An LNG carrier sits docked at the Cheniere terminal in this aerial photograph taken over Sabine Pass, Texas on February 24, 2016. The agreement commits Cheniere to supply 1.2mn metric tonnes a year to China National Petroleum Corp through 2043, according to a statement released by the Houston-based exporter on Friday.
The contract will help underpin an expansion of the gas export terminal in the Texas port city of Corpus Christi, the first phase of which may start later this year or 2019. It will be Cheniere’s second facility, further positioning America as a global gas supplier vying for market share with LNG giants Qatar and Australia. LNG has been a facet of President Donald Trump’s goal of US energy dominance, while China’s demand for gas has surged amid economic expansion and government policies to shift to cleaner fuels from coal and oil.
“It’s about time we signed up some term business with China given how much growth they’ve had historically” and how much gas demand is poised to climb there, Cheniere chief financial officer Michael Wortley said in a phone interview. “If you’re growing at a rate like a country like China is growing, you want certainty.” China is likely to become the leading LNG importer in the world within five years, according to Bloomberg Intelligence. Part of that shift is due to regulatory changes: President Xi Jinping has mandated all homes and businesses must remove coal stoves and replace them with gas heating systems.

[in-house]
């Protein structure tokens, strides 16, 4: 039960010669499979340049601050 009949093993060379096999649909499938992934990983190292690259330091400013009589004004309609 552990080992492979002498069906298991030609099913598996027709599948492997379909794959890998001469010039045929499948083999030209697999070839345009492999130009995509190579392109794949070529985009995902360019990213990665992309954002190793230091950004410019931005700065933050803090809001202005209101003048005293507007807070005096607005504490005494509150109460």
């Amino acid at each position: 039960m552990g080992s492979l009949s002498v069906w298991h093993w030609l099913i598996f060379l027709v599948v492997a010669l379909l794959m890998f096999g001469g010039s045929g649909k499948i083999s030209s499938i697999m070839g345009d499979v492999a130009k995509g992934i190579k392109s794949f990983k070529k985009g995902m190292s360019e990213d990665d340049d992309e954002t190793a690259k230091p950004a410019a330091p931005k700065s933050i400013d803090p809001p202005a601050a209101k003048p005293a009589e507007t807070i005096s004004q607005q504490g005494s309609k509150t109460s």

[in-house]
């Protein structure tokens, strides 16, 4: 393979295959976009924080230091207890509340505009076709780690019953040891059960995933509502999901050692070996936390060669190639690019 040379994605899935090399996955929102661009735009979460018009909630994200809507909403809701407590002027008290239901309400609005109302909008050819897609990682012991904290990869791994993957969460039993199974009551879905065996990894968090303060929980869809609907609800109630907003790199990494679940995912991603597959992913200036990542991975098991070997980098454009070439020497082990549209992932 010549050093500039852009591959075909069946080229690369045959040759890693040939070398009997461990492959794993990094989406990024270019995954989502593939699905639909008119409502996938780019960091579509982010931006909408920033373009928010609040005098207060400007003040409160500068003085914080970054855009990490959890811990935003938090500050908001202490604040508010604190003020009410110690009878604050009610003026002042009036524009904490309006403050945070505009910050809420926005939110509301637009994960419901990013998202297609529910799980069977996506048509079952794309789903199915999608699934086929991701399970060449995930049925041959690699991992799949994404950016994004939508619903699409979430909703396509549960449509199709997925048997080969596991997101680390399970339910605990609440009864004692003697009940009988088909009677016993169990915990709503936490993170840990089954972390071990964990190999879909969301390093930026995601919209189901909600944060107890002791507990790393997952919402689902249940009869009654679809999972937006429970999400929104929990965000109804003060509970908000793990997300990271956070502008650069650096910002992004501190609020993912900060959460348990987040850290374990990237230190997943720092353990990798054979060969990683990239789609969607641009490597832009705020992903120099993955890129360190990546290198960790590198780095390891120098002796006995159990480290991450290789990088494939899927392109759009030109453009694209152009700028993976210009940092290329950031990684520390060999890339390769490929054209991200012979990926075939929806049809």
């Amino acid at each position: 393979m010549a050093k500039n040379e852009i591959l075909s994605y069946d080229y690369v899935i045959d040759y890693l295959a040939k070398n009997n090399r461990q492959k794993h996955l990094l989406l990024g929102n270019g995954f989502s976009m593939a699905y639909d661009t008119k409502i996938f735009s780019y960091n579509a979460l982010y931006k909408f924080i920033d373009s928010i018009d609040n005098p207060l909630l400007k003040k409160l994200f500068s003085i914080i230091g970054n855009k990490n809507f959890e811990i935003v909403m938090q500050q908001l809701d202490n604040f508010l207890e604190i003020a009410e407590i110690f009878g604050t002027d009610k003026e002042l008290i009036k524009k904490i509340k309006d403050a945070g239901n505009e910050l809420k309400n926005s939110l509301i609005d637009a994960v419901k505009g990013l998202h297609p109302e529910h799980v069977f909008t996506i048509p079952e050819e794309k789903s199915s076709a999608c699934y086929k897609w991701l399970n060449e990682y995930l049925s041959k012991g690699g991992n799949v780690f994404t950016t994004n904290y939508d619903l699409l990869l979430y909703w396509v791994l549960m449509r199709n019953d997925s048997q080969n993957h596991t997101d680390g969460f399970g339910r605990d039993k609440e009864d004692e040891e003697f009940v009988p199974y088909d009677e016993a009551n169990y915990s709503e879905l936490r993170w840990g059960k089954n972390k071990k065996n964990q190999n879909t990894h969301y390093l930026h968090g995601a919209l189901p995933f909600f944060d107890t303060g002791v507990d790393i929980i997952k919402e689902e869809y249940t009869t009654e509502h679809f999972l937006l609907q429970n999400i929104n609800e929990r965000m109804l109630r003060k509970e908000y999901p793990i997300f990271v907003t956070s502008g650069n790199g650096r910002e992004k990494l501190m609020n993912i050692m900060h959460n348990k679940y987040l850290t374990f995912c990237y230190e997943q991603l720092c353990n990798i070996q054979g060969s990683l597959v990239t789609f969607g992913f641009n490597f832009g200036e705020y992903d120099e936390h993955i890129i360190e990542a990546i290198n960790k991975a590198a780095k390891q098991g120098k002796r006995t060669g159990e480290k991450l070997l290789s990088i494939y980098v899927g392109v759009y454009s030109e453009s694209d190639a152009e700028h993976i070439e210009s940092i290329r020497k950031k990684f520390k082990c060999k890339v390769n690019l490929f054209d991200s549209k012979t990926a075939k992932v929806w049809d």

CNPC didn’t immediately respond to a request for comment. “China is a big market for gas and their gas imports are growing,” Anastacia Dialynas, analyst at Bloomberg New Energy Finance, said by telephone. China is a market many producers have hungrily chased, so their decision to sign with Cheniere “carries a lot of weight.” The fuel switch elevated Asian LNG prices this winter as frigid temperatures set upon the region, boosting demand. The average spot price in Japan in January rose to $11 per million British thermal units, a three-year high, as countries in the region entered a bidding war to receive the supply they needed.
In 2017 alone, demand for the fuel in China jumped 46%, according to Energy Aspects Ltd. The country has already imported the third-most cargoes from Cheniere since the Sabine Pass facility started operation, but those 34 were spot cargoes, not part of a long term supply agreement. State-controlled CNPC signed a non-binding memorandum of understanding with Cheniere back in November. This deal builds upon that agreement, chief executive officer Jack Fusco said in the statement. Deals like the CNPC agreement may become increasingly scarce in an environment where buyers are hesitant to ink long-term contracts, given a worldwide LNG supply glut. The CNPC agreement marks Cheniere’s second major contract this year. Last month, the company agreed to supply LNG to the biggest independent trader of the fuel, Trafigura Group Pte Ltd.
Sources and photo-credits: Bloomberg, Gulf times